Immigration Museum

I am back in Melbourne for a medical history writing workshop at the Geoffrey Kaye Museum. I’ve arrived a day early purely because my last trip to Melbourne was way too rushed! This afternoon, I went to the Immigration Museum. I have been wanting to visit this museum for years yet it has always slipped my mind when I’ve been in Melbourne. It’s located very centrally – right near Flinders Street Station. The building was originally Old Customs House. Today it’s a fusion of heritage building and museum which I believe definitely added to my experience.

Rather than focusing on the content of the museum, this blog post will be dedicated to exhibition design. There are many stories told in the various exhibitions of the museum. I would argue that they are all powerful and were amazing to read. I would be too overwhelmed talking about them in this space.


In saying that, I do want to write a few words on this absolutely incredible object in the Journeys of a Lifetime Hall (pictured below). When walking around the exhibition space it immediately caught my eye. It is quite spectacular and has been utilized to tell the story of early Jewish migration to Australia. The thematic panel revealed so much I did not know. For example, I never knew that the Jewish population of Australia boomed during the gold rush, particularly in Victoria. This specific object is a samples chest belonging to Simcha Baevski. Baevski would eventually transform his door-to-door sales business into the  empire known today as Myer. For those reading this blog who are overseas, Myer is one of Australia’s largest department stores!


Moving on now to exhibition design. I have a few points I want to briefly write about. Pictures will be included!

  • Journeys of a Lifetime exhibition space – out of all the exhibition spaces in the Immigration Museum, this one stood out to me as being the best organized. Rather than cramming the room with panels and display cases, its minimalism and simple design is what really resonated with me. The ship in the middle was interactive in that you could walk through and see different cabins. It was a great way to visualize how the journey to Australia might have looked depending on factors such as income etc. On one side of the room were little self-contained display areas. Some of which had displays (the Jewish object was in one) and others had computers. Visitors are welcomed to use the computers to research their family history.


  • Wall of Passports – another design feature that was attention-grabbing was the wall of passports in the Identity: Yours, Mine, Ours exhibition space. I had seen the wall in photographs throughout my studies, but, to see it with my own eyes was amazing. It is exactly what it’s called – a wall displaying the front cover of passports from around the world. It looks great and directly communicated the room’s message. As you can see from the photograph, some of the passports were accompanied by a panel with an individual’s story. Other panels had some quick facts on what it means to be an Australian citizen. In this room was a touch screen for visitors to take a practice citizenship test. I thought the use of digital technology in this space had great impact.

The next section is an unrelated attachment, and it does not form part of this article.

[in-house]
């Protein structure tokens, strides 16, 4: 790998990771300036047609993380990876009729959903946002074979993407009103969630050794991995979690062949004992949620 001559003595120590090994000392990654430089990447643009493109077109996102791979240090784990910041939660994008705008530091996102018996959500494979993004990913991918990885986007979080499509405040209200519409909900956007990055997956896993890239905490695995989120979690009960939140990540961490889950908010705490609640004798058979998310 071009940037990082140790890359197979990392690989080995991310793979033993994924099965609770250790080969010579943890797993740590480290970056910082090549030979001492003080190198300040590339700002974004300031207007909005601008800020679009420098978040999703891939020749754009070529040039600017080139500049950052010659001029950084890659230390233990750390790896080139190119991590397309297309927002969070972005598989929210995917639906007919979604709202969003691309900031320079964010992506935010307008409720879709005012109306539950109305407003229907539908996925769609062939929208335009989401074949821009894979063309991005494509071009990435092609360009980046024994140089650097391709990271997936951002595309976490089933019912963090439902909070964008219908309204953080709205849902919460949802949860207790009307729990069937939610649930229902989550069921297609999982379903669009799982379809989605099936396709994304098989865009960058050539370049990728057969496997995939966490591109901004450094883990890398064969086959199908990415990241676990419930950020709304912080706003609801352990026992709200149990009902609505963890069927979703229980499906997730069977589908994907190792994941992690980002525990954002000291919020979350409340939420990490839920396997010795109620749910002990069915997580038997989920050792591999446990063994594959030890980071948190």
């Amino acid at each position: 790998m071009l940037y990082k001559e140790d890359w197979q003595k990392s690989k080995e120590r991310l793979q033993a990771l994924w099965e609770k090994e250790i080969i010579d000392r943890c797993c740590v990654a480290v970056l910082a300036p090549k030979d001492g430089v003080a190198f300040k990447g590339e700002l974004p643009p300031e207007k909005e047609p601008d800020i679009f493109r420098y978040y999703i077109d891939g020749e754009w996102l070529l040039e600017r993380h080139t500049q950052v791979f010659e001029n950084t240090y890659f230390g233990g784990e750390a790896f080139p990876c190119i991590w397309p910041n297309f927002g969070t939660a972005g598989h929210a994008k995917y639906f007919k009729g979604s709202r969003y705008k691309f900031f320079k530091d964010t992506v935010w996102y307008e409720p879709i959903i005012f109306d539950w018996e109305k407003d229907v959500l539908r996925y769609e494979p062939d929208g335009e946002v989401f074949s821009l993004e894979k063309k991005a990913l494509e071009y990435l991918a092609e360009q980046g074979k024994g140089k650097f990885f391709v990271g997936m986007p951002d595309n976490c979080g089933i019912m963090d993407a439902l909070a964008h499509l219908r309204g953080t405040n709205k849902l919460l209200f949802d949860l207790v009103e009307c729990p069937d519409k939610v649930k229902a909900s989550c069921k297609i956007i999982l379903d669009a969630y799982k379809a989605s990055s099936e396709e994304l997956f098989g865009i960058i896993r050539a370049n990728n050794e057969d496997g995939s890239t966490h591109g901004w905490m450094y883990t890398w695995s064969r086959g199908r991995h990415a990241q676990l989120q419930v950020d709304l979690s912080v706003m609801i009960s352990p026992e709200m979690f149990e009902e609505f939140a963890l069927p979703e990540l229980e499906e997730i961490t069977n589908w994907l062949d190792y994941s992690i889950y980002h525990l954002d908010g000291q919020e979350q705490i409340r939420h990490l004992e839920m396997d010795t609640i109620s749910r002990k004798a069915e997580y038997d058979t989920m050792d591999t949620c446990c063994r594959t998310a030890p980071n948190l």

• Digital Technology – I am a firm believer in not using digital technology unless it can be properly integrated. The technology in this museum is a fine example of how it can accentuate rather than detract from an exhibition. One of my favourite parts of the museum was the Interview Room. Visitors can walk behind a panel into a manufactured interview room and come face-to-face with an individual hoping to migrate to Australia. You can ask a series of questions, hear their responses, then decide whether or not you would accept them into the country. Whether or not you agree with role playing in this way, there is no doubt that it was not a superfluous piece of technology in the museum.


  • My Favourite Design Wall – linking back to my second point, I am going to talk about a wall again. Not just any wall, my favourite wall in the museum space. On entering the Immigration Stories and Timeline exhibition space, the first thing you see is the wall pictured below. It is very effective. We have spoken a considerable amount over the past semester about the power of using shoes in an exhibition space. That whole “put yourself in their shoes” motto is made tangible. Looking at shoes is so personal as you can begin to imagine the individual who wore them, their experiences, and their lives.


  • Integrating Old Maps and Sketches – this was another design technique that I thought was very effective. In the exhibition space on Old Customs House, original floor plans covered the walls of the room. They were not overwhelming nor did they detract from the objects and labels. A delicate balance that is not always achieved when using large-scale photographs in museum spaces!



I’ve said on this blog before that my purpose isn’t to be critical of museum spaces. If there is something that really disappoints me though I will mention it. I think each and every museum has its strengths and its weaknesses and I want this blog to celebrate the diversity of design, contents, and creative thought that exists in the sector.

End of Tangent

I had a wonderful afternoon at the Immigration Museum learning so many new design techniques. It will be interesting to see how the museum grows and develops over time to incorporate new stories and experiences.

3 thoughts on “Immigration Museum

  1. I think the heritage (however old that may be) of museum buildings and the sites they sit on is something that is largely unjustly overlooked, I’m glad you recognised it and felt it had an impact 🙂 Also glad you spent so much time talking about walls, a great reminder of the importance and impact of exhibition design.

    Liked by 1 person

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